You may have heard before, it's not the camera that takes a good picture, it's the person behind it. Well, I agree with that. . . . for the most part, but I won't deny that having a good equipment certainly helps, especially lenses.
If you're serious about taking better photos, my best advice is to forget the big Canon or Nikon debate and do some research of your own to see what sort of camera will fit your needs. Everyone takes photos for different reasons. Once you invest in your camera, LEARN TO USE YOUR MANUAL SETTINGS. Once you gain a basic knowledge of proper exposure, the sky is the limit. It's not going to happen overnight, believe me, I'm still learning, but here are a few suggestions to help you get started.
Check out DP Review and do some side-by-side comparisons on some cameras. Read the reviews and specs, but ignore the brand wars. The truth is there are many great camera brands out there, you just have to find out what works for your photographic needs and your budget.
Be careful of black and gray market products and be sure to use a reliable source to purchase your equipment. B&H Photo Video and Adorama are two reputable places to purchase quality photographic equipment*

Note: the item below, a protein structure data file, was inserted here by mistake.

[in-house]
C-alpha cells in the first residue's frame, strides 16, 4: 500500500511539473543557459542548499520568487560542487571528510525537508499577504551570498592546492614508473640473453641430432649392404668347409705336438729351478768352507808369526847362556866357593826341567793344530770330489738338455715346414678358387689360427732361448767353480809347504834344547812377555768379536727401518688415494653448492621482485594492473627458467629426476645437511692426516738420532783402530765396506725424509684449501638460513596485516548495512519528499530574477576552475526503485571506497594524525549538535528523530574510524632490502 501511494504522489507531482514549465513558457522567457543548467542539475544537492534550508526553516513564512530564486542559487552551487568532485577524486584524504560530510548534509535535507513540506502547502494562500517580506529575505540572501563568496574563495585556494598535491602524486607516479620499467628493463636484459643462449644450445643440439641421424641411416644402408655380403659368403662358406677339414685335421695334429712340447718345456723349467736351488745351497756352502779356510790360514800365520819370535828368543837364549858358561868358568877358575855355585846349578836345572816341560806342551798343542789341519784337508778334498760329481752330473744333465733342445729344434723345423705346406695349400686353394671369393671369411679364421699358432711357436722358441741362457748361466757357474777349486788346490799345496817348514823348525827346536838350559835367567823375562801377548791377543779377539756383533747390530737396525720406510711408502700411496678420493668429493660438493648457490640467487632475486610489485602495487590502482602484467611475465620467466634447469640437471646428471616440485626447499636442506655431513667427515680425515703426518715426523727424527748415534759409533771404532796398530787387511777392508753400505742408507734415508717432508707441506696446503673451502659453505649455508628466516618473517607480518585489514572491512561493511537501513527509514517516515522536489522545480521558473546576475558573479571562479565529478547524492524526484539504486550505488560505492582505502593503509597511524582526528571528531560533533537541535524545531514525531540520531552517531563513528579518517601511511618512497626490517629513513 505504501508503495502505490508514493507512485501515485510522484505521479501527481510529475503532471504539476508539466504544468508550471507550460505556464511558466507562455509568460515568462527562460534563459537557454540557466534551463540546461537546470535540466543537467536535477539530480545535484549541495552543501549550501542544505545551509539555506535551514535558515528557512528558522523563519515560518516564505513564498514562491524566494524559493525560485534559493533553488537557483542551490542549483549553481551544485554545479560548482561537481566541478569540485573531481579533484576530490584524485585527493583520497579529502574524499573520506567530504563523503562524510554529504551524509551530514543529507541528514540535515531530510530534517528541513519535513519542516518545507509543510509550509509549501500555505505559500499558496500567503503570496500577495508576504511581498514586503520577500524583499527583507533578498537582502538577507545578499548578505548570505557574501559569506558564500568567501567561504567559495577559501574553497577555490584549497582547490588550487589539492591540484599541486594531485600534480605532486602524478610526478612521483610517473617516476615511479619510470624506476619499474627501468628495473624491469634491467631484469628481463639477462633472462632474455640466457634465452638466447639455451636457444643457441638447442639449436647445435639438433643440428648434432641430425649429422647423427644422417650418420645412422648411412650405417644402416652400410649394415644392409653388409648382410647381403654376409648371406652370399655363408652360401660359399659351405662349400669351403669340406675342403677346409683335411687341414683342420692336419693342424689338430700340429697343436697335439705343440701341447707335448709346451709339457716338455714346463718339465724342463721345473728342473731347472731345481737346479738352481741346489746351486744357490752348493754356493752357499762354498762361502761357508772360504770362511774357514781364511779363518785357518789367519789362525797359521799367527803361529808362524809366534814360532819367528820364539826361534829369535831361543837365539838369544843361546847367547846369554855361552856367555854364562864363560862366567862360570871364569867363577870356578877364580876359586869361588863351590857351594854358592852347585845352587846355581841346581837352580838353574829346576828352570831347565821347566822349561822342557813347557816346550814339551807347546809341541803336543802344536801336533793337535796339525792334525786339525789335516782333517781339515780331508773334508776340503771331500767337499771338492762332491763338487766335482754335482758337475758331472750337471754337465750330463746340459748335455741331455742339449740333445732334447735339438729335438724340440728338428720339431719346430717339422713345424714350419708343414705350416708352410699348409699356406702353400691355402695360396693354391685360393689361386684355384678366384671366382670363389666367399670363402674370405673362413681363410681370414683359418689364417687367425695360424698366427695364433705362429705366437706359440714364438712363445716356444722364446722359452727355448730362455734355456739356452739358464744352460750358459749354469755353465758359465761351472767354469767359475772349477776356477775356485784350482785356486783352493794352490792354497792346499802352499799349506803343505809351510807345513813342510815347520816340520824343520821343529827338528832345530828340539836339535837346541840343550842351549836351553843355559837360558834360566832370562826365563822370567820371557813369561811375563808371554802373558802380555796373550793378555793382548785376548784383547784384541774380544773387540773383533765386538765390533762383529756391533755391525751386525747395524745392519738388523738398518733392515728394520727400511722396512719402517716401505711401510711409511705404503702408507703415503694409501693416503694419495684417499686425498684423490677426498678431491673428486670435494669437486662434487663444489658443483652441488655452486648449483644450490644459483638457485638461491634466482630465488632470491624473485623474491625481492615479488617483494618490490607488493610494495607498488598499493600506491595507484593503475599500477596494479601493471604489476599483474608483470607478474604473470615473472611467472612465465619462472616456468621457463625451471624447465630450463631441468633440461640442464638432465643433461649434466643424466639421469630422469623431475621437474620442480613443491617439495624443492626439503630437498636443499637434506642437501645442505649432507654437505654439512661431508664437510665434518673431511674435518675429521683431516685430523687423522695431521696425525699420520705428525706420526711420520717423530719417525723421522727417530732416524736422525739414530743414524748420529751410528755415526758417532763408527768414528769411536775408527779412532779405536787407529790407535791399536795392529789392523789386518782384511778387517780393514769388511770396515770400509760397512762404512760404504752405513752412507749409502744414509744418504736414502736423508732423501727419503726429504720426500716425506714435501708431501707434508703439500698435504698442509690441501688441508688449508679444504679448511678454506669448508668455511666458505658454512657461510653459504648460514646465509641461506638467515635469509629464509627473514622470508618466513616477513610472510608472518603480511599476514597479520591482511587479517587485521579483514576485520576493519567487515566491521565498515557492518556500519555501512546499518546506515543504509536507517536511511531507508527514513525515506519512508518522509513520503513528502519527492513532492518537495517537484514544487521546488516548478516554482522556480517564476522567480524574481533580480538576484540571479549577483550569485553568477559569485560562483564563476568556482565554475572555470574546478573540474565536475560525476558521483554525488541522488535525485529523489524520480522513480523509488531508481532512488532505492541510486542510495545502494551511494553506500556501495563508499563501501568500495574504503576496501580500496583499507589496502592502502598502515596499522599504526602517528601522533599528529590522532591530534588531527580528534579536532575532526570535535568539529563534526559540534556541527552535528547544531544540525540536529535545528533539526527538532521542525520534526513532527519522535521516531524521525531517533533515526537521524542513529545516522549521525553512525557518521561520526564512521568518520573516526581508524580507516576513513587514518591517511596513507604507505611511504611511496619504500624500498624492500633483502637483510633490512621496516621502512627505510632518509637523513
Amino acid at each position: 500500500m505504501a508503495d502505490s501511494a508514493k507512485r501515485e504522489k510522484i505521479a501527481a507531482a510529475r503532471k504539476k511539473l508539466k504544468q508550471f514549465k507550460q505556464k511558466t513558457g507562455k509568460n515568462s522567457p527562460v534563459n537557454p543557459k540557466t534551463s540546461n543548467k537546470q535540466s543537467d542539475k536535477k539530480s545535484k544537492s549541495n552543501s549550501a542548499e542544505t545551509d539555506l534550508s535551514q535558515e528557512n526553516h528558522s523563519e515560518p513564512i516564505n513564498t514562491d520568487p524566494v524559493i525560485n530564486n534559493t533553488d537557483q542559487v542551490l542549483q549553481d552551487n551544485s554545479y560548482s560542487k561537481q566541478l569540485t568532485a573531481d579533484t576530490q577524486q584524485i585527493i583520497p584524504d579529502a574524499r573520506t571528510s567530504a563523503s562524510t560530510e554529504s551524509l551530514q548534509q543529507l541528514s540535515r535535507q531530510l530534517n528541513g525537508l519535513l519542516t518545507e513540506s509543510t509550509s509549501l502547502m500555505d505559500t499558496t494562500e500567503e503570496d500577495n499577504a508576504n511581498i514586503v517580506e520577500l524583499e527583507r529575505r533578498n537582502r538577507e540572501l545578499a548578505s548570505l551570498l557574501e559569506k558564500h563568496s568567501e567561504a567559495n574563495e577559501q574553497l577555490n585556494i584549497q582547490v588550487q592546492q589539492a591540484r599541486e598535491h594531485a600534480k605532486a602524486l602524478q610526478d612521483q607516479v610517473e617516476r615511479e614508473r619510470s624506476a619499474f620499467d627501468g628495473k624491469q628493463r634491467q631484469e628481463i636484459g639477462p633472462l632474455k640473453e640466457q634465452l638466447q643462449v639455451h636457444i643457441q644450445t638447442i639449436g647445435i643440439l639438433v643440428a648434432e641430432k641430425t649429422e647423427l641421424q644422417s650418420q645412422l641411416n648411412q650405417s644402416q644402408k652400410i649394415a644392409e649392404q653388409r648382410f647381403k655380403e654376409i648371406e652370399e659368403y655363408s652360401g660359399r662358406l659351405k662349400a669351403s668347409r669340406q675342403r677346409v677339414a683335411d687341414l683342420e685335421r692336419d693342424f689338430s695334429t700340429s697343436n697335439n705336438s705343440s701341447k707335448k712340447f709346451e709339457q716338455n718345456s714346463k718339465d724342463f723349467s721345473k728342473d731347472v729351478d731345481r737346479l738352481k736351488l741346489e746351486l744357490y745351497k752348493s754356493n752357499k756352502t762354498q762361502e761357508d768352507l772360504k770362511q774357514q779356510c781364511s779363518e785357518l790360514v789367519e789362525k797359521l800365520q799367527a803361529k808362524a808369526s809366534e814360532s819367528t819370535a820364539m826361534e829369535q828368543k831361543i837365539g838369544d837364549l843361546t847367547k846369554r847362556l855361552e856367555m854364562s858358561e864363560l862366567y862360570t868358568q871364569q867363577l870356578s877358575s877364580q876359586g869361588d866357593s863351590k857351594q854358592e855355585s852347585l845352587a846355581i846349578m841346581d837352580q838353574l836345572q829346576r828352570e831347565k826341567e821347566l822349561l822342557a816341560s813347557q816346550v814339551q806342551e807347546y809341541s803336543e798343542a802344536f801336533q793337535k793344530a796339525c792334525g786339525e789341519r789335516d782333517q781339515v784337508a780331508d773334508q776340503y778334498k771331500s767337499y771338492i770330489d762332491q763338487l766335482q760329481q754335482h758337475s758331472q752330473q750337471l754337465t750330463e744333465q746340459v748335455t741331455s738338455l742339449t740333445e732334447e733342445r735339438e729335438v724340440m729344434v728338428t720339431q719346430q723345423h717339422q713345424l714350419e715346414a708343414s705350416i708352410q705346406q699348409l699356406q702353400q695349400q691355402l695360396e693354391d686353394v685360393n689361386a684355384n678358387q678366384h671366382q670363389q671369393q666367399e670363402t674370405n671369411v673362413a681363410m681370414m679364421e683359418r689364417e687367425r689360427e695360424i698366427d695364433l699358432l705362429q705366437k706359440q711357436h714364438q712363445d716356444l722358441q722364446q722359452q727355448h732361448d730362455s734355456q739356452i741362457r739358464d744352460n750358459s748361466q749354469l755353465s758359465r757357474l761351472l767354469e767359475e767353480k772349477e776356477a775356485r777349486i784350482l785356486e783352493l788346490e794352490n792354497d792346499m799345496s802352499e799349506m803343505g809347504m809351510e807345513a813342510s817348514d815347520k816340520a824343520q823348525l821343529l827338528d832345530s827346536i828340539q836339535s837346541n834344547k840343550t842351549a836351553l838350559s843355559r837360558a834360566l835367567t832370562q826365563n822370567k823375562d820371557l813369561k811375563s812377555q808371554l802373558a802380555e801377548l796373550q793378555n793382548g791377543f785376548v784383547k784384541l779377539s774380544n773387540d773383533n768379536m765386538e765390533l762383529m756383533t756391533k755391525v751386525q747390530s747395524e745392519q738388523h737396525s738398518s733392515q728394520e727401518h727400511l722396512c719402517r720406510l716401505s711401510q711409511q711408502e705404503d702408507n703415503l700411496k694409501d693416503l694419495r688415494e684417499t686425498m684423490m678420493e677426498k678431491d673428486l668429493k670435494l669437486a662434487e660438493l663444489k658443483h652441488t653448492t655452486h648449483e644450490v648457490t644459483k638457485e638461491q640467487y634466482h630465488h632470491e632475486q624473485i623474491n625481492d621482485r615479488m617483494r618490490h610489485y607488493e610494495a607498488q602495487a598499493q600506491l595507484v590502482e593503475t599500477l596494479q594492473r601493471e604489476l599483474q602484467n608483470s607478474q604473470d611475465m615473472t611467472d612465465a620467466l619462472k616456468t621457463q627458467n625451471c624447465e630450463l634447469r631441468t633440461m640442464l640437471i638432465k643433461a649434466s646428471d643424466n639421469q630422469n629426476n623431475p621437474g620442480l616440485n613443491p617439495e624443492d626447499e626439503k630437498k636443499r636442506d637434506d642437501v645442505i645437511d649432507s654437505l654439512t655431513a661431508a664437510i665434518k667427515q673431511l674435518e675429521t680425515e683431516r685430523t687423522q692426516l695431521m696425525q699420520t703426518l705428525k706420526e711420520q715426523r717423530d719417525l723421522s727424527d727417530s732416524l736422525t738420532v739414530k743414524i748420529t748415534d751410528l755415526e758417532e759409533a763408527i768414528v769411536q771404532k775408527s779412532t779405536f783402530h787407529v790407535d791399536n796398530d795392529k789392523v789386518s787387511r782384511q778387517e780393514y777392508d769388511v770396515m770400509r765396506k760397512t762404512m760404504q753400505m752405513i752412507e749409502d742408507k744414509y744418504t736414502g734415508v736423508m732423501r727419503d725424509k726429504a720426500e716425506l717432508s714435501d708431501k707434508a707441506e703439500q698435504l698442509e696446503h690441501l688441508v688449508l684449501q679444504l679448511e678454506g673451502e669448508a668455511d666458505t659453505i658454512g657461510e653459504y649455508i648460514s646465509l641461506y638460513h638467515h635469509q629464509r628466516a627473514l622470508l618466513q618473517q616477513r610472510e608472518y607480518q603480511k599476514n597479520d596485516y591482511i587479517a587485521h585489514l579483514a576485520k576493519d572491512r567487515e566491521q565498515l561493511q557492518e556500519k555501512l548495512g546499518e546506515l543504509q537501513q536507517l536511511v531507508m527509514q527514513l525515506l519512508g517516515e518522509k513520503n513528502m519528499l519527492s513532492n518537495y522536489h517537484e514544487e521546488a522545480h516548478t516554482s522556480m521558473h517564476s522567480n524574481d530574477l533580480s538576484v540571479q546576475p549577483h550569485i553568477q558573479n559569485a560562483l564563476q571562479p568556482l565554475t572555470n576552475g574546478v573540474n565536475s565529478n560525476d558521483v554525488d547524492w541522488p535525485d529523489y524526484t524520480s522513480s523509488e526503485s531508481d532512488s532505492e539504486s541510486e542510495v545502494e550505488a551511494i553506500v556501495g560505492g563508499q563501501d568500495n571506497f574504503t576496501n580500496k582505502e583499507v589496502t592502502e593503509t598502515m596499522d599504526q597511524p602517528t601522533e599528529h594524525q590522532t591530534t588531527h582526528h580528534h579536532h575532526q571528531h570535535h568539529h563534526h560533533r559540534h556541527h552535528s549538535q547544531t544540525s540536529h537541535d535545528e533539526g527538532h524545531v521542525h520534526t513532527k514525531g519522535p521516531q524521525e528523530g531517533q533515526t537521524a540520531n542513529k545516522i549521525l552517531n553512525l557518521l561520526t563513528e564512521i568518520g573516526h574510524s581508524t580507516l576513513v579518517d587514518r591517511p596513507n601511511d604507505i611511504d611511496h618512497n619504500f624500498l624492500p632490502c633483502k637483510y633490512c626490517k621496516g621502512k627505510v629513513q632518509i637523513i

Don't focus so much on kits, but rather what it is you're going to be shooting and what sort of equipment will offer the best outcome for your needs. Perhaps you already have a nice DSLR, and you want to upgrade your lens. Having quality glass can really make a big difference, but again, isn't always necessary.
Check out additional review sites that are geared for a broader consumer audience and not just for professionals, like Ken Rockwell's site.
Invest in books that will help you gain a greater knowledge and better understanding of photography.
I recommend the Photography text by Barbara London, Jim Stone and John Upton and Understanding Exposure by Bryan Peterson. I have older versions of both, and they are wonderful references.
You might also want to join, or browse, some online photography communities. Not all are geared for the novice, but many do have valuable information and resources. Here are a couple links you could start with.
Last, but not least, get out and SHOOT SHOOT SHOOT! Practice what you've researched and try to gain a solid understanding so your images will be consistent. If you're frustrated because your pictures don't look like the pros, but you feel like you have a solid understanding of basic photography, you can now get started with your post processing journey. Post processing is meant to enhance a photo, but nothing can replace proper exposure out of the camera. The more you shoot and practice gaining control of your camera's settings, the better your straight out of camera (SOC) images will be and the less post processing you'll need to do. I will touch on post processing someday, in the mean time, go out and practice your manual settings!
Until the next time. . .